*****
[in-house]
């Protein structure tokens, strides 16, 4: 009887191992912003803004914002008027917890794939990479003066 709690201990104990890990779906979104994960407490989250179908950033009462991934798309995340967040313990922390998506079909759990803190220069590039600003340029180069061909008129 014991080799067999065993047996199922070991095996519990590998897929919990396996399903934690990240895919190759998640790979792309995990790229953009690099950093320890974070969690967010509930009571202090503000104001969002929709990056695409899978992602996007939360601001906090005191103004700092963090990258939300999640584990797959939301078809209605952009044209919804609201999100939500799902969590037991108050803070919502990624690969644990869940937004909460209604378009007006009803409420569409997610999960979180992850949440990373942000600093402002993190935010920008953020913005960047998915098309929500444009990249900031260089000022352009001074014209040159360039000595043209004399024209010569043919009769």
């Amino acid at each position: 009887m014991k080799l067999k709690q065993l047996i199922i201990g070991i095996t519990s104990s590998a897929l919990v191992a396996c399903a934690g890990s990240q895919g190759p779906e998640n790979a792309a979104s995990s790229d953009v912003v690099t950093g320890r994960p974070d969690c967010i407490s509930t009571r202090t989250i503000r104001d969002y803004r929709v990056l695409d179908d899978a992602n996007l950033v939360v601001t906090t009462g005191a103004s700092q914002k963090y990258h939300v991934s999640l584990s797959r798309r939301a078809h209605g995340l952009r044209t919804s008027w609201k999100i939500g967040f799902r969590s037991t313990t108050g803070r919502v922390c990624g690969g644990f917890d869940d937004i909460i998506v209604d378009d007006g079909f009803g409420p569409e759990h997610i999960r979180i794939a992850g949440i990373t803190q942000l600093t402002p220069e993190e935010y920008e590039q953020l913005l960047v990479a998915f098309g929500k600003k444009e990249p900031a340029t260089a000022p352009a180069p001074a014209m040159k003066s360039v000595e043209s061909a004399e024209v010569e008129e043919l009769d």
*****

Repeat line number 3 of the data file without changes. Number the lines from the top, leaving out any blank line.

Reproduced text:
């Amino acid at each position: 009887m014991k080799l067999k709690q065993l047996i199922i201990g070991i095996t519990s104990s590998a897929l919990v191992a396996c399903a934690g890990s990240q895919g190759p779906e998640n790979a792309a979104s995990s790229d953009v912003v690099t950093g320890r994960p974070d969690c967010i407490s509930t009571r202090t989250i503000r104001d969002y803004r929709v990056l695409d179908d899978a992602n996007l950033v939360v601001t906090t009462g005191a103004s700092q914002k963090y990258h939300v991934s999640l584990s797959r798309r939301a078809h209605g995340l952009r044209t919804s008027w609201k999100i939500g967040f799902r969590s037991t313990t108050g803070r919502v922390c990624g690969g644990f917890d869940d937004i909460i998506v209604d378009d007006g079909f009803g409420p569409e759990h997610i999960r979180i794939a992850g949440i990373t803190q942000l600093t402002p220069e993190e935010y920008e590039q953020l913005l960047v990479a998915f098309g929500k600003k444009e990249p900031a340029t260089a000022p352009a180069p001074a014209m040159k003066s360039v000595e043209s061909a004399e024209v010569e008129e043919l009769d």